Guard Riders, a motorcycle group that forms processionals and honors
the war dead.
|Bill Huddleston, a former police officer, says he joined the Riders two years ago and has been on about 40 "missions," as the rides are called, to greet those who died in combat. "I want to show (the
families) that they're not alone," Huddleston said, choking with
emotion as he spoke. "That's what we all want to do is to show our
support and protect them. They've had tremendous loss."
Harvell was a Combat
Controller, assigned to the 24th Special Tactics Squadron, out of Fort
Bragg in North Carolina. The 2002 Millikan High School graduate
coordinated air support with troops on the ground in hostile situations.
Coincidentally, Harvell's older brother, Sean, was awarded two Silver Stars for action in Afghanistan in May and July of 2007.
The Air Force cited
Sean Harvell for putting himself in the line of enemy fire to direct
air support that killed hundreds of enemy combatants during battles in
May and July 2007.
of the fatalities in the crash were members of SEAL Team 6, the unit
that killed Osama bin Laden. Military officials said none of the crash
victims was on that mission in Pakistan against the al-Qaida leader.
Huddleston has 40 dog-tag style
emblems from each ceremony he has attended. As he watched the hearse
and grieving family leave the Los Alamitos facility he remarked about
the missions: "It doesn't get any easier."
Controller Buried Had “Heart of a Lion”
By Maj. Kristi Beckman
— The last of three Airmen, who died in an Aug. 6 helicopter crash in
Afghanistan, were buried at Los Angeles National Cemetery here Sept 10.
Staff Sgt. Andrew Harvell, an Air Force Special
Operations Command Combat Controller, was one of 30 Americans killed in action
when the CH-47 helicopter they were flying in crashed in the Wardak province of
Afghanistan. Two other teammates, pararescuemen Tech. Sgts. Daniel L. Zerbe and
John W Brown, were buried in separate ceremonies in August at Arlington
National Cemetery, Va.
Harvell was a Combat Controller among the most
highly trained special operations force in the U.S. military. The motto of a Combat
Controller; "First There," reaffirms a Combat Controller's commitment
of undertaking the most dangerous missions behind enemy lines by leading the
way for other forces to follow, according to the af.mil factsheet
At Harvell's memorial service Sept 9, one of his
former commanders said he witnessed firsthand the beating "heart of a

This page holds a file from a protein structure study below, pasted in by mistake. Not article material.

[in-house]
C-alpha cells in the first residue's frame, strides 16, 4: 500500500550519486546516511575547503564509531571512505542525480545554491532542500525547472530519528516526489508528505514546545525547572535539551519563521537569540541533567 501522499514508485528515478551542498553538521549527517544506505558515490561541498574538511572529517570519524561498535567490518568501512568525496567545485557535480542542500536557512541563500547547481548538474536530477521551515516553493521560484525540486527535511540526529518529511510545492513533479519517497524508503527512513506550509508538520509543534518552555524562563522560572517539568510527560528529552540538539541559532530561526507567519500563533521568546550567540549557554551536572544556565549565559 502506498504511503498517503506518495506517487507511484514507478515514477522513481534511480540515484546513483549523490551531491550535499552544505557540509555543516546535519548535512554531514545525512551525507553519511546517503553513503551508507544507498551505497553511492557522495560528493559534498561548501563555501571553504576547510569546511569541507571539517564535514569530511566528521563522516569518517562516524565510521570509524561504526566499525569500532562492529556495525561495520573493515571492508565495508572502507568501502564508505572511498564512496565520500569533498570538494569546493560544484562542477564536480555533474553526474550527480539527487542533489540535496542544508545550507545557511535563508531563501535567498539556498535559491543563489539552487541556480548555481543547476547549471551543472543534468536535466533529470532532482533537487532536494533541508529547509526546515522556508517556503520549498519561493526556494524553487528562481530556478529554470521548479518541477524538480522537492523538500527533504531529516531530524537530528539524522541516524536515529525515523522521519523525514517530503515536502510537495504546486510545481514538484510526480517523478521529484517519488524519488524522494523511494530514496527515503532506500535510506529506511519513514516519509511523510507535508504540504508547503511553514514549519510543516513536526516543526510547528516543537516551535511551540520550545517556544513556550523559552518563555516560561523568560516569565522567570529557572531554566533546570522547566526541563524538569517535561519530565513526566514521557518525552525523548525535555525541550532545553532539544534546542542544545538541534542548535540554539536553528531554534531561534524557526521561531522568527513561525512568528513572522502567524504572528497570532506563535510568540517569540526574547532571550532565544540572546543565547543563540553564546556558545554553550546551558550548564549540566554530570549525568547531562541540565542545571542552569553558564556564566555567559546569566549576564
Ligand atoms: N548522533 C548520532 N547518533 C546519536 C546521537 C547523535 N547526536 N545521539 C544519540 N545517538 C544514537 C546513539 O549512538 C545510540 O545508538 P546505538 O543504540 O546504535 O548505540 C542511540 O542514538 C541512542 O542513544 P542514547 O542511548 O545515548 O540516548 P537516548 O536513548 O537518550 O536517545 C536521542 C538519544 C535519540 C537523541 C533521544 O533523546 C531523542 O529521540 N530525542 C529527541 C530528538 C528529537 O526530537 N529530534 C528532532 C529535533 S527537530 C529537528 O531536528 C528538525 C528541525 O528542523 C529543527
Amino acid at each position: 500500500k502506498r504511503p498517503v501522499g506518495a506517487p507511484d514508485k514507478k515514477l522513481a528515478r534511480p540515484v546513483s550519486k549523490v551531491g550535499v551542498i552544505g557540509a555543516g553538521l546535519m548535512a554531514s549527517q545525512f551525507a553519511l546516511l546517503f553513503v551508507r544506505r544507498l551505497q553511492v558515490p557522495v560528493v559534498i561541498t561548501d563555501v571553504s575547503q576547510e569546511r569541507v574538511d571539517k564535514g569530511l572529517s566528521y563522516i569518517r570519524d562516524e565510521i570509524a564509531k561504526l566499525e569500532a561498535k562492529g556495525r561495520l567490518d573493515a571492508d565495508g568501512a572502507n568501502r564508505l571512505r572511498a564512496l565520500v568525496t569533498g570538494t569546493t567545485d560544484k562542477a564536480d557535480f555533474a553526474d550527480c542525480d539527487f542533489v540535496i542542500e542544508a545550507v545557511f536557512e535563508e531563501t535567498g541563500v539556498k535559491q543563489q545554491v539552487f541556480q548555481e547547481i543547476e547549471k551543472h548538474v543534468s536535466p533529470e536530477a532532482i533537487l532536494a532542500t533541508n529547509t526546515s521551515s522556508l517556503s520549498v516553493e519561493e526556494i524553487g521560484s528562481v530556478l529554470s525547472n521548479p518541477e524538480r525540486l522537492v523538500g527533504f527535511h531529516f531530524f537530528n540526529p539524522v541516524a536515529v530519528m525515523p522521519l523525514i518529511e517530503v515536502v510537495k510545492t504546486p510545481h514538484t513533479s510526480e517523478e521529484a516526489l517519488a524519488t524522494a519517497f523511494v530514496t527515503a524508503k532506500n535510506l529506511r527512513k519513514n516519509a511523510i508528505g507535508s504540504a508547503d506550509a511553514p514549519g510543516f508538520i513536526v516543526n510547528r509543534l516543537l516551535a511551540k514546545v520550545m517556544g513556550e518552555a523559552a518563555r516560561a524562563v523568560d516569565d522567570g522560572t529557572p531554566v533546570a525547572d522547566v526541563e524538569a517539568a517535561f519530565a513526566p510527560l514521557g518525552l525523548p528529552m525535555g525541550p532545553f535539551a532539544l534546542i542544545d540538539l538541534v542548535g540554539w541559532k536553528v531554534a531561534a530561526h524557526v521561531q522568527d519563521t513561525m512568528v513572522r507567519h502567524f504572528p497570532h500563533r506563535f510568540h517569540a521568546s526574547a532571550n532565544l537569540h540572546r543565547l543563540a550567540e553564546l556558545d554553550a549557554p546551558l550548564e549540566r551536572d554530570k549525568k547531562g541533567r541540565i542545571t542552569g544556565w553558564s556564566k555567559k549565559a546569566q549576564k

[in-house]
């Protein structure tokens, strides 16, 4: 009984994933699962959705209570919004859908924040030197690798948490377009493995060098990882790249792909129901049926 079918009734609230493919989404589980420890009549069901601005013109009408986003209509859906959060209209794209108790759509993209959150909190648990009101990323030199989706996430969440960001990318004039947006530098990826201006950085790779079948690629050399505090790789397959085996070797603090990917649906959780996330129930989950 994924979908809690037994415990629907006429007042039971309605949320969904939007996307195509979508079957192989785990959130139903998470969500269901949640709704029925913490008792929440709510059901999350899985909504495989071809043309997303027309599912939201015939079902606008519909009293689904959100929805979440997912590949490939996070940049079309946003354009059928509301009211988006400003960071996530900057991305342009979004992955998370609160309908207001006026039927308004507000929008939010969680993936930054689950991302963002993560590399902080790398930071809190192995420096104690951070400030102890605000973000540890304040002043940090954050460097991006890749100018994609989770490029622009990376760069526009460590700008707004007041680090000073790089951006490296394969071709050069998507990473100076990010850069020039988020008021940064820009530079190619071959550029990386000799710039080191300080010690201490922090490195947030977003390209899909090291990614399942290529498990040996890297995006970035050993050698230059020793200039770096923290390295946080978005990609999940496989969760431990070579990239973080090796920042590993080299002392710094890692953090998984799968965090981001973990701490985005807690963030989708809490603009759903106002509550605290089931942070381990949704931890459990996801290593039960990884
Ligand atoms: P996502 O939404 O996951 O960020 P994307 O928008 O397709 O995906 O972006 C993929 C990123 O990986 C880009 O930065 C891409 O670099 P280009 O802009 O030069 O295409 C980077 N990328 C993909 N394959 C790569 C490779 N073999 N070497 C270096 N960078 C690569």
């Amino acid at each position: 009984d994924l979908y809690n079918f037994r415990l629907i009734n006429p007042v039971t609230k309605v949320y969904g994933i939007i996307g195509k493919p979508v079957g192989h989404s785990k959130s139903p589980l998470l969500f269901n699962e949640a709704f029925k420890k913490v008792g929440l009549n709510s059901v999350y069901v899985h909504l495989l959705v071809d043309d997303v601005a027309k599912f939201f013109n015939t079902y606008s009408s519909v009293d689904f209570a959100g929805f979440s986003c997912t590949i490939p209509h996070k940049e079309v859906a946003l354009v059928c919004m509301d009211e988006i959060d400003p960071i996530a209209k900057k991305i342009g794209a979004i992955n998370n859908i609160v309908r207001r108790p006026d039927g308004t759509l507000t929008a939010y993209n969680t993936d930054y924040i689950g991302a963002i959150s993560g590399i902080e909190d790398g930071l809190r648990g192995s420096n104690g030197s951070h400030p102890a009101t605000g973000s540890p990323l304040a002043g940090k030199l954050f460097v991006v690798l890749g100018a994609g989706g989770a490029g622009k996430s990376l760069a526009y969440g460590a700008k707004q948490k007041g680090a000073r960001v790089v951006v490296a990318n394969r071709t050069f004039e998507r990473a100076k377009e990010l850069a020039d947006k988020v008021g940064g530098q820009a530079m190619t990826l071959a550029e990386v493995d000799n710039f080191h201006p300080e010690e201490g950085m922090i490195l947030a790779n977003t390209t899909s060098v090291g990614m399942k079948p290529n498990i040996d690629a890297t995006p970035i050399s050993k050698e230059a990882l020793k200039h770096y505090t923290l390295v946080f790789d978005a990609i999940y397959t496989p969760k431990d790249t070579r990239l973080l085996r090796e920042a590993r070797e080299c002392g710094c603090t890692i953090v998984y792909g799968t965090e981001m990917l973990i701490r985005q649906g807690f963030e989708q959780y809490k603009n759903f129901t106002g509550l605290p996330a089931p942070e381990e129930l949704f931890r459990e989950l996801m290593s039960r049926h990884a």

lion" within all of Harvell's actions.
"Harvell was put to the test in the Combat
Controller pipeline, a grueling two years of training, but he never gave up and
instilled confidence in everyone around him," the lieutenant colonel said
"He attacked every day at full-throttle, with passion and love of his
family and brothers in arms, (which) was exactly what our nation needed on the
As a Combat Controller, Harvell's job was to deploy
undetected into hostile environments to establish assault zones, conduct air
traffic control at forward airfields, while simultaneously conducting command
and control of close air support assets in support of U.S. Special Operations
Harvell's memorial included more than 300 family,
friends and teammates. Most remembered Harvell's unparalleled sense of humor
and the way he could light up a room with laughter, whether at home or on the
battlefield. During most of the
memorial, the crowd was in tears with laughter, retelling stories of Harvell as
a prankster, yet they said his professionalism was bar none.
A fellow Combat Controller said "Listening to
Andy on the 'mic' was like sweet music. He put the pilots at ease with the
confidence in his voice."
One of Harvell's team leads said "He could
switch instantly from jokester to one of the most brave and technically
proficient Combat Controllers I've ever witnessed"
His sense of humor was second to no one, and
"it was a pretty safe bet he would deliver the funniest and by for the
wittiest comment, no doubt about it," said one of Harvell's closest
friends and teammates.
"He could always make me smile," he said
"Not a day will pass that I won't miss you. But I promise you I will not
sit around and mourn losing you, but rather celebrate your life by living my
life intentionally and purposefully."
In homage, he said the most accurate way to define
a best friend is not just your favorite friend the friend you spent the most
time around but rather someone who forever changes you and helps to mold the
very core of your character. His
friends and family said they would live not just through cherished memories and
fenny stories, but through living their lives to the fullest.
Krista Harvell said when her husband died, a part of
her was taken that will never be replaced but she said although that piece was
taken, it was filled with an uncanny feeling of pride.
Left; Maj. Gen. O.G. Mannon, vice commander of Air Force Special Operations Command, presents a flag to Krista Harvell.
"I am more proud of my Andy today than
yesterday, and I did not think that possible," she said "He was an
amazing husband and an untouchable father. He was very rare in the person he
was, but for me he was rare in the sense he was able to play both sides of the
fence, he was a warrior and took to the enemy without hesitation, but when